Jud honored with first ‘School Shepherd’ award

Rev. Kevin Jud

The Rev. Kevin Jud, left, leads students in a fun activity at Immanuel Lutheran School in Hamilton, Ohio. Jud, senior pastor of Immanuel Lutheran Church, has been named by LCMS National Lutheran School Accreditation as the first recipient of its 2016 “Lutheran School Shepherd” award for “outstanding encouragement, support and service to his school.” (Immanuel Lutheran School)

By Paula Schlueter Ross (paula.ross@lcms.org)

“Love your people. Preach the Gospel.”

That’s the advice the Rev. Kevin Jud, senior pastor of Immanuel Lutheran Church in Hamilton, Ohio, would give a new pastor.

And Jud, 50 — who’s been named by National Lutheran School Accreditation as the first recipient of its 2016 “Lutheran School Shepherd” award — wholeheartedly believes that those two things are just as important for a congregation’s school as for the congregation itself.

Loving your school’s students “is not a program or a short-term emphasis,” Jud notes, but is “walking alongside your students in their joy and their grief. Love is spending time with students and not losing your temper when they test your limits. Love is forgiving. Love is hard.”

The new “School Shepherd” award — which will be given annually — honors “a faithful pastor who provides outstanding encouragement, support and service to his school,” according to Terry Schmidt, director of LCMS School Ministry.

Pastors, he says, “play a significant role in the work of the Lutheran school,” and “when the pastor loves his school, there is a greater possibility of success for the school.”

Eleven LCMS pastors were nominated for this year’s inaugural award, and all are considered “champions” for their schools, Schmidt says, because they “go beyond in supporting and caring for the school, its workers and the whole school community.”

Rev. Kevin Jud

The Rev. Kevin Jud, senior pastor of Immanuel Lutheran Church in Hamilton, Ohio, hams it up for a photo with two students from the congregation’s school. Jud says he believes it’s “very important that children know there is an adult who loves them other than their parents, and I try to be that adult for as many children as possible.” (Immanuel Lutheran School)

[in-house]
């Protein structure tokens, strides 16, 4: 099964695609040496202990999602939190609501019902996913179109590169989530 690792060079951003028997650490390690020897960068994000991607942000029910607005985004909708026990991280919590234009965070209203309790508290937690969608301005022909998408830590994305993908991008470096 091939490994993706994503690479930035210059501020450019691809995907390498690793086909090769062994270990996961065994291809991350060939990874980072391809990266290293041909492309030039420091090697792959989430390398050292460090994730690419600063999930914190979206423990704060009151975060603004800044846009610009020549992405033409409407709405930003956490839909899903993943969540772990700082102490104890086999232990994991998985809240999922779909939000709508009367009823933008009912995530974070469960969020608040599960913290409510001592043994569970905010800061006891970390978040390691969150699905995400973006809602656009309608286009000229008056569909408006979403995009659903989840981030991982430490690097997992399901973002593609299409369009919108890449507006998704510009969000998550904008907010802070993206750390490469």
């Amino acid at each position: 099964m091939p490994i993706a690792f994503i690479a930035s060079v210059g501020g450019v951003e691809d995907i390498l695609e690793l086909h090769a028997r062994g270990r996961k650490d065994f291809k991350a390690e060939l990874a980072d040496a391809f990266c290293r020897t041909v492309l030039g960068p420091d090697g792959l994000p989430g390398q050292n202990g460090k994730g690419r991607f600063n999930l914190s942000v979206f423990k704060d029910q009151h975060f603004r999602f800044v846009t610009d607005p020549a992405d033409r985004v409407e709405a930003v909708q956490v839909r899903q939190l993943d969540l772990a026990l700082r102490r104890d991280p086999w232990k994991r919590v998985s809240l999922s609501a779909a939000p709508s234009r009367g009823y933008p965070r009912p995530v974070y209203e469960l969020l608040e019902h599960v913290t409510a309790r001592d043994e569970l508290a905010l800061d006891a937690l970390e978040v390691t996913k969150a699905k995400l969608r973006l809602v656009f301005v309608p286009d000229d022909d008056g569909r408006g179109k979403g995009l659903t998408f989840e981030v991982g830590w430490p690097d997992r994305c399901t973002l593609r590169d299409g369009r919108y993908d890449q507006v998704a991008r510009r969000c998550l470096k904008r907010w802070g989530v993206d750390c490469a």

Jud, for example, knows the names of most of Immanuel’s 134 K-8 students — including all of them from third through eighth grade — plus a few of the 40 preschoolers.

“I do believe it is important to know a child’s name,” he says. “If you don’t even know their name, it shows that you don’t really care too much about them.”

He greets the students and their parents as they arrive each morning, helps with getting the students safely to cars during afternoon pickup, eats lunch with them, talks with them during the day, teaches religion, conducts chapel services, helps lead student retreats (some 70 over the past 15 years) and accompanies upper-grade students on trips to Washington, D.C., and Germany every two and four years, respectively.

Jud regularly jokes with the students, gently teases them and lets them know “I love them and care about them.” Many of the students, he says, “do not have a regular church home and so we encourage them to come to the waters of Holy Baptism” — about 30 students have been baptized at Immanuel in the past two years; 50 to 60 total over the past 15 years that Jud has served the congregation.

The school also provides full scholarships to a few students from low-income families.

Jud — who has been called “a shining example of ‘ministry of presence’ ” — says he doesn’t “sit still very well for very long” so he often walks around the school, making a point to talk with students who seem to be “having a rough day” to “see what is going on.

“I remember hearing that it is very important that children know there is an adult who loves them other than their parents, and I try to be that adult for as many children as possible,” he says. “I am the one they can trust to be able to open up to and cry, if needed, and know that they are safe and I love them. So many students carry around great burdens in their lives while trying to keep up a strong front; they need to know that there is a safe place for them to be able to talk about their struggles and fears, and my study is often that place.”

Jud admits that operating a church and school together “is a tremendous challenge in time and money and other resources” and often “tests the commitment of the congregation.”

But, on the flip side, he adds, “what an amazing ministry to be able to work with children for thousands of hours to teach them about God’s Law and God’s Gospel, to baptize them and proclaim the Good News of Jesus’ death and resurrection.”

The National Lutheran School Accreditation (NLSA) visiting team nominated pastors for the “School Shepherd” award during their site visits to schools last spring, and a committee chose Jud as this year’s honoree.

A graduate of Valparaiso University in Valparaiso, Ind., Jud completed his M.Div. degree from Concordia Seminary, St. Louis, and was ordained in 2001.

A native of Northern Virginia, he and his wife, Jeanette, have four children: Caleb, Heather, Nicholas and Rebecca.

Posted Oct. 7, 2016

, ,

Reporter Online is the Web version of Reporter, the official newspaper of
The Lutheran Church—Missouri Synod. Content is prepared by LCMS Communications.

Comments are closed.
LCMS News & Information